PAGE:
Riverton bows out of ranked choice voting as pilot program proceeds
May 4, 2023, 4:00 PM | Updated: 6:27 pm
Editor’s note: This article has been edited to reflect that Andy Pierucci is a Riverton City Councilmember and that a spokeswoman for Utah RVC spoke to the Riverton City Council. We regret the error.
SALT LAKE CITY — Do a Google search for ranked choice voting (RCV) and one of the first hits is the Draper City webpage, which defines RCV as a system that lets voters rank political candidates by preference. Instead of voting for one person, the voter says “this is my first choice, this is my second,” etc.
And since 2019, Utah’s been involved in a pilot program to test the waters of RCV in city (municipal) elections. Utah’s program expanded to include 23 cities in 2021. But when the time came for cities to opt into the pilot program again, only 12 cities stayed.
Why rock the boat?
Why did eleven cities get out of the pilot program? Riverton City Council member Andy Pierucci said he voted against remaining in the program because of trust.
“Trust in our elections has been plummeting over the last few years,” he said. “The question I kept asking is ‘why would we do something to upset our process when trust is plummeting so much already?'”
A Gallup poll in April 2019 found 59% of those asked were not confident in the honesty of U.S. elections. In 2022, the Pew Research Center noted a “sharp decline” of trust in U.S. elections by GOP voters.
Days before the mid-term election in 2022, a Deseret News/Hinckley Institute of Politics poll found that an overwhelming majority of Utah voters felt either confident or very confident that state and local government would conduct a fair and accurate election.
Does RCV save money?
A report by the Sutherland Institute on the benefits and drawbacks of RCV in Utah says that by using RCV, taxpayer funds are saved by the elimination of a primary election.
But Pierucci told KSL NewsRadio the Riverton City Council questioned whether RCV saves the city money.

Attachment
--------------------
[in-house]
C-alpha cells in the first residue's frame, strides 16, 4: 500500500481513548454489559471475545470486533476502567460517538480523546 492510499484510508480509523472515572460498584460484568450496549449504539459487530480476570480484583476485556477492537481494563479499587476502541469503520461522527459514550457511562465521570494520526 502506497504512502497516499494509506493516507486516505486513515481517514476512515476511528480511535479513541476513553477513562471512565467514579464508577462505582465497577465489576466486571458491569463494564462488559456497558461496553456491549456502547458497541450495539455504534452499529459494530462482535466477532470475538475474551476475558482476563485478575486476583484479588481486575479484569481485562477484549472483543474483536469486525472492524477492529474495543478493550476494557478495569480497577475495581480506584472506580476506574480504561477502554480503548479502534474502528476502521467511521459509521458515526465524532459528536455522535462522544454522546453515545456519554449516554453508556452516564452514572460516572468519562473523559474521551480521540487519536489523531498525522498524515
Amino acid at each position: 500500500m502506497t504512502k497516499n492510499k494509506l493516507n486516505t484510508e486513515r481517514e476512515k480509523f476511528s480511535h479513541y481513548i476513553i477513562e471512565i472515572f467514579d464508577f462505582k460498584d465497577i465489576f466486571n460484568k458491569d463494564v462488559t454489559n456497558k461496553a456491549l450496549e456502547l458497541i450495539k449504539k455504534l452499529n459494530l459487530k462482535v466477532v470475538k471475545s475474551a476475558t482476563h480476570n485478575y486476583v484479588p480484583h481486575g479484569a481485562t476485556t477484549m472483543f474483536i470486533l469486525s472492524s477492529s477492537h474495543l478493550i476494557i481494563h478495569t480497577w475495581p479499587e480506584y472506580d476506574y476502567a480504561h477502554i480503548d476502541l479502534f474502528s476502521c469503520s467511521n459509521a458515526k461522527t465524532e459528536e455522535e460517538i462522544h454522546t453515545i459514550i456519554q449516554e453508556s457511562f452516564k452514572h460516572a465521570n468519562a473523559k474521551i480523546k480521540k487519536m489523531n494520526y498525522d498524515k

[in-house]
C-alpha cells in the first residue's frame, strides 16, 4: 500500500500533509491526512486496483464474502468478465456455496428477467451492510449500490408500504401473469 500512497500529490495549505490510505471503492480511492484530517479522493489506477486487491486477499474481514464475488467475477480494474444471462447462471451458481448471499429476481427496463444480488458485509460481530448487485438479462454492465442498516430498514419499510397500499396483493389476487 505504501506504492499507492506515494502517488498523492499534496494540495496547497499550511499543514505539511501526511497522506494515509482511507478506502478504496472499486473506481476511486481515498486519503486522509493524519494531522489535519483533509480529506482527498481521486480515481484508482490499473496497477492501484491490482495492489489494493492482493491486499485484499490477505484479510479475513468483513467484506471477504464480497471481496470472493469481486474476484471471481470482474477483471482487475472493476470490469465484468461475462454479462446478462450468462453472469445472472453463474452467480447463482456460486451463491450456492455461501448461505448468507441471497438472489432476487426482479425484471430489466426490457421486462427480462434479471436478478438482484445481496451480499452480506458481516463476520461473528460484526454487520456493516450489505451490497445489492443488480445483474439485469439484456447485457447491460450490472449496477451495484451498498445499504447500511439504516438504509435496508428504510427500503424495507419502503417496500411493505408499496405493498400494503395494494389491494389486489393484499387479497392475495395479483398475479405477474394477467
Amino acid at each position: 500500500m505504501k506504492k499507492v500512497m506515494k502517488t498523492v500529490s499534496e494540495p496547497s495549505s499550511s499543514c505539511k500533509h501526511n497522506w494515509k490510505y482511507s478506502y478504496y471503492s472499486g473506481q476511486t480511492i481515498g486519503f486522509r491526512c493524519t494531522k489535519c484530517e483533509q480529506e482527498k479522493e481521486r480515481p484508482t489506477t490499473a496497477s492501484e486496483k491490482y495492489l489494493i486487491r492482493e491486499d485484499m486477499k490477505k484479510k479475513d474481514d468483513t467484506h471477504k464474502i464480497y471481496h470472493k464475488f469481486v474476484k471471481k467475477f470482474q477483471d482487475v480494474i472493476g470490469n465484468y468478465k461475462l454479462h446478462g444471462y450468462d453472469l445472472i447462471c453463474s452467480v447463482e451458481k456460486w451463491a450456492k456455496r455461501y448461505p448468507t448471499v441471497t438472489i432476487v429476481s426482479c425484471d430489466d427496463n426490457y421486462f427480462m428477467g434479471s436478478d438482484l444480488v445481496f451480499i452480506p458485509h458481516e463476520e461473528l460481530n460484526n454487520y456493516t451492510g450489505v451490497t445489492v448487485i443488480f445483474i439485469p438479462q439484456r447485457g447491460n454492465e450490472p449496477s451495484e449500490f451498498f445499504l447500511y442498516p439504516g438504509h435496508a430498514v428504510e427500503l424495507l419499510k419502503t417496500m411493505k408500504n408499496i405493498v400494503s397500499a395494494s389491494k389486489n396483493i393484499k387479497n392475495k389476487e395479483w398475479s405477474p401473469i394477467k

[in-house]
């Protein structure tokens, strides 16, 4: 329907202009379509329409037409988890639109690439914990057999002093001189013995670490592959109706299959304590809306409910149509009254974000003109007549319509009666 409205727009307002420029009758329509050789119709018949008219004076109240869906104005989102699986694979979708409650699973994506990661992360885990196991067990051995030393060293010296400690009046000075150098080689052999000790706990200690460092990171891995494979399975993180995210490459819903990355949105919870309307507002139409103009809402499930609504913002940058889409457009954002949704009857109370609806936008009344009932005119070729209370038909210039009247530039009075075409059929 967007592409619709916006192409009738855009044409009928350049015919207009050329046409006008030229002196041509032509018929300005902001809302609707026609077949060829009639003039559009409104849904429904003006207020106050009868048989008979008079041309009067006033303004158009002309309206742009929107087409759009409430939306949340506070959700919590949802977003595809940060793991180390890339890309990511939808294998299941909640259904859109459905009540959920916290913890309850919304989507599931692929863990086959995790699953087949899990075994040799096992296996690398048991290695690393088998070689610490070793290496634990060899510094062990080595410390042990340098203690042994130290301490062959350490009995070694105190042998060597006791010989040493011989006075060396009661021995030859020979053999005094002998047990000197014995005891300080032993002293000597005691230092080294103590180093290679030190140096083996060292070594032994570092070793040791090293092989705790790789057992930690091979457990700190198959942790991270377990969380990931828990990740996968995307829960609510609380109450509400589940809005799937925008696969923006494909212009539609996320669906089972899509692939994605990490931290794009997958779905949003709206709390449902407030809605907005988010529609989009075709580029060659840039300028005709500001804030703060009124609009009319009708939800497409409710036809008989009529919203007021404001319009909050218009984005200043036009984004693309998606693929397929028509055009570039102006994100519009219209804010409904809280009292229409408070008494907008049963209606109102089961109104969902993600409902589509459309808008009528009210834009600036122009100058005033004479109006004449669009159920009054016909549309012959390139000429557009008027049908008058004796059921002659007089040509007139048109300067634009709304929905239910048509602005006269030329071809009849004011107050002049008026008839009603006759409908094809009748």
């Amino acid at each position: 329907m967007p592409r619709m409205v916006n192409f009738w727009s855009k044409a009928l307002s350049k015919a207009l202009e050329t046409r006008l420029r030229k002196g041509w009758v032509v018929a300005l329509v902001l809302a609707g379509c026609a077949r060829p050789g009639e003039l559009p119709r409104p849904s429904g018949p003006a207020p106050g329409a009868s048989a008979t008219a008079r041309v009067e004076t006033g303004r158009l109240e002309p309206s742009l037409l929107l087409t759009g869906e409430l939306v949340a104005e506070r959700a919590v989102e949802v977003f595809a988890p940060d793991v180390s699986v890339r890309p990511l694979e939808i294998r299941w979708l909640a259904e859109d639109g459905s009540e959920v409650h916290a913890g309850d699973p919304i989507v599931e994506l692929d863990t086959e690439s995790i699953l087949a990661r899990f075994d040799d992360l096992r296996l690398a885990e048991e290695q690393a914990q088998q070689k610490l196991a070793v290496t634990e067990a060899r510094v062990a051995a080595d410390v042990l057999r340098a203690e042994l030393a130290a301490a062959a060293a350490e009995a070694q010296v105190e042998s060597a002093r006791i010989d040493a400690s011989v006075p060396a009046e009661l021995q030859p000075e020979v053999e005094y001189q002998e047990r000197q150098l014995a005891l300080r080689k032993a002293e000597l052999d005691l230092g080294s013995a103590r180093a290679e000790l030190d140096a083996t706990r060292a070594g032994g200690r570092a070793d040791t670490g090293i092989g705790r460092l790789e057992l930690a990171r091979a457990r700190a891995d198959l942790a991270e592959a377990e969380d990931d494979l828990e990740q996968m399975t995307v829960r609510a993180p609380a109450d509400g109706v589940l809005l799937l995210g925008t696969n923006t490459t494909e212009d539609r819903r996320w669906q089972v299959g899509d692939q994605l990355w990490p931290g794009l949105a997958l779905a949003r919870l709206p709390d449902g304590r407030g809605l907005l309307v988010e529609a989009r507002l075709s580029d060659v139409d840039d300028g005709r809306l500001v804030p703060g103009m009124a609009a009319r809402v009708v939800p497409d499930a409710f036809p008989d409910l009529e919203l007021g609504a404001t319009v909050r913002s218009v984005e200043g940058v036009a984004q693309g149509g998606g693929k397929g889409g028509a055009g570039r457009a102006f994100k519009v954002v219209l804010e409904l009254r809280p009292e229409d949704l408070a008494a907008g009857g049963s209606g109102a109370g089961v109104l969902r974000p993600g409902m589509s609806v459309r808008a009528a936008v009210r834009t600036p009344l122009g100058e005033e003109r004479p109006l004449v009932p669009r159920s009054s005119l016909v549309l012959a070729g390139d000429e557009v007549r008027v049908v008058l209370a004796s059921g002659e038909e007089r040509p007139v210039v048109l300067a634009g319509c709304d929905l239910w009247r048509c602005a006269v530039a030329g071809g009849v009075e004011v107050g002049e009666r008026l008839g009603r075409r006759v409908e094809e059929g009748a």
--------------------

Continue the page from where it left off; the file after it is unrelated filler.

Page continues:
“It actually does not, or did not this time around,” he said. “It was dependent on how many other cities participated in the program because there is a shared cost-nature of ranked-choice voting at least for Utah’s pilot program.”
At least some of the shared cost comes from the equipment required to tabulate the different types of ballots used in ranked-choice voting.
In Salt Lake County there is an additional shared cost, said Kelleen Potter, the executive director of Utah RVC, a non-profit organization that offers to help cities defray the cost of ranked-choice voting.
“Salt Lake County uses Dominion and there is a $25,000 software charge that will be divided among the cities who use RCV,” she said.
Pierucci said he also has concerns about Utah RVC.
“There’s an organization in the state that is offering to help cities defray those costs through donations they’ve received from private institutions and private donors,” Pierucci said.
Follow the money
He said that a representative of Utah RVC spoke at a Riverton City Council meeting and didn’t adequately answer a question when asked about who funds the group.
“We receive funding from small donations from people in Utah,” Potter told KSL NewsRadio, “and from two organizations, the Arnold Foundation and Unite America.”
Finally, Pierucci said another reason he was against going forward with RCV involved the supporters’ talk of civility.
“A lot of the proponents for rank choice voting, their first argument is that it increases civility in our political dialogue … We should not be looking to government to increase civility.”
Our previous coverage:
- Local election leaders tout Ranked Choice Voting ahead of so-called ‘No Primary Day’
- Ranked-choice voting coming to some Utah cities
- 2 small Utah cities test ranked-choice voting method
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